Republicans and even some analytical observers say the map is a blatant partisan gerrymander designed to net the Democrats three seats nationally. Under this plan, 14 at least “lean Democratic” districts are created opposite three Republicans. The current map stands at 13D-5R, but Illinois loses a congressional seat in reapportionment.

Therefore, if the map performs as designed, the Republicans will be down a net three seats nationally because the Democrats would convert two GOP districts while the latter party absorbs the loss of the 18th seat that went to another state.

A potential legal problem, in addition to a political gerrymandering lawsuit, is the lack of drawing a second Hispanic seat in Chicago, and the Mexican American Legal Defense Foundation (MALDEF) is reportedly poised to file suit. As was the case in the last decade, the demographic numbers appear high enough for Hispanics to have two seats within Chicago. Such a second seat was not drawn in 2011, and it is again not created on this map, but the black majority seats are reinforced.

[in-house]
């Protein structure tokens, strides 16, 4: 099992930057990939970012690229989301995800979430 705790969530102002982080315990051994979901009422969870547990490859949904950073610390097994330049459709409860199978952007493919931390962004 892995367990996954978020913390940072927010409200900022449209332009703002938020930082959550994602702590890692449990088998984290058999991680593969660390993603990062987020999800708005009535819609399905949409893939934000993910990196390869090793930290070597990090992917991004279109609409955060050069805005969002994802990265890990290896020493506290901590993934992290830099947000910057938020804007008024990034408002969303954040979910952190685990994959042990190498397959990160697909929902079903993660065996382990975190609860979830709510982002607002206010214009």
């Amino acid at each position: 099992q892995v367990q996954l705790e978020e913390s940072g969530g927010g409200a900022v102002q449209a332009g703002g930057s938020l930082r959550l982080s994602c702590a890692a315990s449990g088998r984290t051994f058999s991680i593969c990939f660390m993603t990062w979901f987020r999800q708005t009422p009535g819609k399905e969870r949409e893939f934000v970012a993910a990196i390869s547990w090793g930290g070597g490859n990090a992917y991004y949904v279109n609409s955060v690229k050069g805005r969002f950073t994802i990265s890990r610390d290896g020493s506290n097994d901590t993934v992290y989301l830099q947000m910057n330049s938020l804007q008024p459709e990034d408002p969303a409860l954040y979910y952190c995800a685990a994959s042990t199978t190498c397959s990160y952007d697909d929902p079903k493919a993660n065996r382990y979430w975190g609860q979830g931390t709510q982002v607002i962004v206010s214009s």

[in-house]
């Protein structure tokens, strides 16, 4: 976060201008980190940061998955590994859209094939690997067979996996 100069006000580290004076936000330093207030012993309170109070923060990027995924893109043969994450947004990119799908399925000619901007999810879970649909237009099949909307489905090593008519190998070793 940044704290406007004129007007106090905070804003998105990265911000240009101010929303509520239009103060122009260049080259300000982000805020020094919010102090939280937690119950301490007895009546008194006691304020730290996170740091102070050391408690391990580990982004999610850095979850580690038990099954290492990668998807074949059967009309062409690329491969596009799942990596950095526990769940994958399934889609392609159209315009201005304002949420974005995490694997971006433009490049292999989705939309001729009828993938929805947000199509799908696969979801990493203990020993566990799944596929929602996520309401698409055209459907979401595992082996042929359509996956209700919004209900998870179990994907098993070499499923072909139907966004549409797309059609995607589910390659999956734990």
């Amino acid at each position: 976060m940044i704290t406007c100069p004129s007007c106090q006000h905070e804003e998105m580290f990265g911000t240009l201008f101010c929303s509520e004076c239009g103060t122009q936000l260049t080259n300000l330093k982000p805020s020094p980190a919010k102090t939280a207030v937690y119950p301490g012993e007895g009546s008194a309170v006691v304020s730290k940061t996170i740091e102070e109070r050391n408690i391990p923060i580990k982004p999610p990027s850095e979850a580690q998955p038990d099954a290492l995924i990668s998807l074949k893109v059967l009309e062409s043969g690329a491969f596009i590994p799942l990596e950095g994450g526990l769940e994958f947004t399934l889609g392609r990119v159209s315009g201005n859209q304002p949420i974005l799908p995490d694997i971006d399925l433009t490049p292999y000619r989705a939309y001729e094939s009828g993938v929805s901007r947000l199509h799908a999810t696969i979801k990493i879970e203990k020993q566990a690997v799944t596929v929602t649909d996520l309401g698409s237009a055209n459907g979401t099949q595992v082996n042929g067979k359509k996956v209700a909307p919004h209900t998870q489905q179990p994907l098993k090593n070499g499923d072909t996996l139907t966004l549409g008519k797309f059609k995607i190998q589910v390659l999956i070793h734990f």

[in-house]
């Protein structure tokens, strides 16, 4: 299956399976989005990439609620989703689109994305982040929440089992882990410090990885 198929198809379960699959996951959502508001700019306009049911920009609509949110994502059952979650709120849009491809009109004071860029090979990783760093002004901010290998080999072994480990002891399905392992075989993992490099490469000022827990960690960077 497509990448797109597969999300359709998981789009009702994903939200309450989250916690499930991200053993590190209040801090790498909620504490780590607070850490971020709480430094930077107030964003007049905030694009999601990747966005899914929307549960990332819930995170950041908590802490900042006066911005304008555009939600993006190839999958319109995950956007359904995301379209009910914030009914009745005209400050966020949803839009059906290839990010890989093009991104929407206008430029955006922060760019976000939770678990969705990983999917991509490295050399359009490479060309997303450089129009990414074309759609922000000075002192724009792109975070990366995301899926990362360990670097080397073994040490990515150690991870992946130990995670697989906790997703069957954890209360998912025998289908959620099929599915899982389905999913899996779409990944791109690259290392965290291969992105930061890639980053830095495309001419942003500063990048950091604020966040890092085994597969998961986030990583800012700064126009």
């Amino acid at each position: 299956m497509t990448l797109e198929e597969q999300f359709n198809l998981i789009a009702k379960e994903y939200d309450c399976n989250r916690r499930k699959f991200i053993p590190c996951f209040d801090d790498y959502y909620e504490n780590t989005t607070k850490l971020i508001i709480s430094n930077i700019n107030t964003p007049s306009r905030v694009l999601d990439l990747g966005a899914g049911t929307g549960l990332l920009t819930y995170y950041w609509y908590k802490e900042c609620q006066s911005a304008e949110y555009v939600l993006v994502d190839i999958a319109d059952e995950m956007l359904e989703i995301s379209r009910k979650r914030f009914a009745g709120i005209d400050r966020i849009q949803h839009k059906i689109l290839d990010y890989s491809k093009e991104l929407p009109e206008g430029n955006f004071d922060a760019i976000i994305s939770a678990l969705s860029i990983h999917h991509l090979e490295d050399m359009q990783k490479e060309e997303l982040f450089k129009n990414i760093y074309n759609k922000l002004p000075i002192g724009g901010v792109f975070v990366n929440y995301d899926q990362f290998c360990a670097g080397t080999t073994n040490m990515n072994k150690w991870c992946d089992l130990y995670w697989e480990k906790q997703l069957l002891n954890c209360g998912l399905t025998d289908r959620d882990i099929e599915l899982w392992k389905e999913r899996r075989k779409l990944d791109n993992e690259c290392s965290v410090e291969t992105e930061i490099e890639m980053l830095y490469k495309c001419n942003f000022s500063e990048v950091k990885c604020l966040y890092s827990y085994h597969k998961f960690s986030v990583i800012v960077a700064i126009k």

One of the re-draw’s top targets is Rep. Adam Kinzinger (R-Channahon). His current 16th District is divided into several parts in an effort to sustain the marginal Democratic district that Rep. Cheri Bustos (D-Moline) is relinquishing in western Illinois, and help strengthen Rep. Lauren Underwood’s (D-Naperville) district in the Chicago metro area. Under the current map, Underwood won a second term with just a 51-49 percent margin.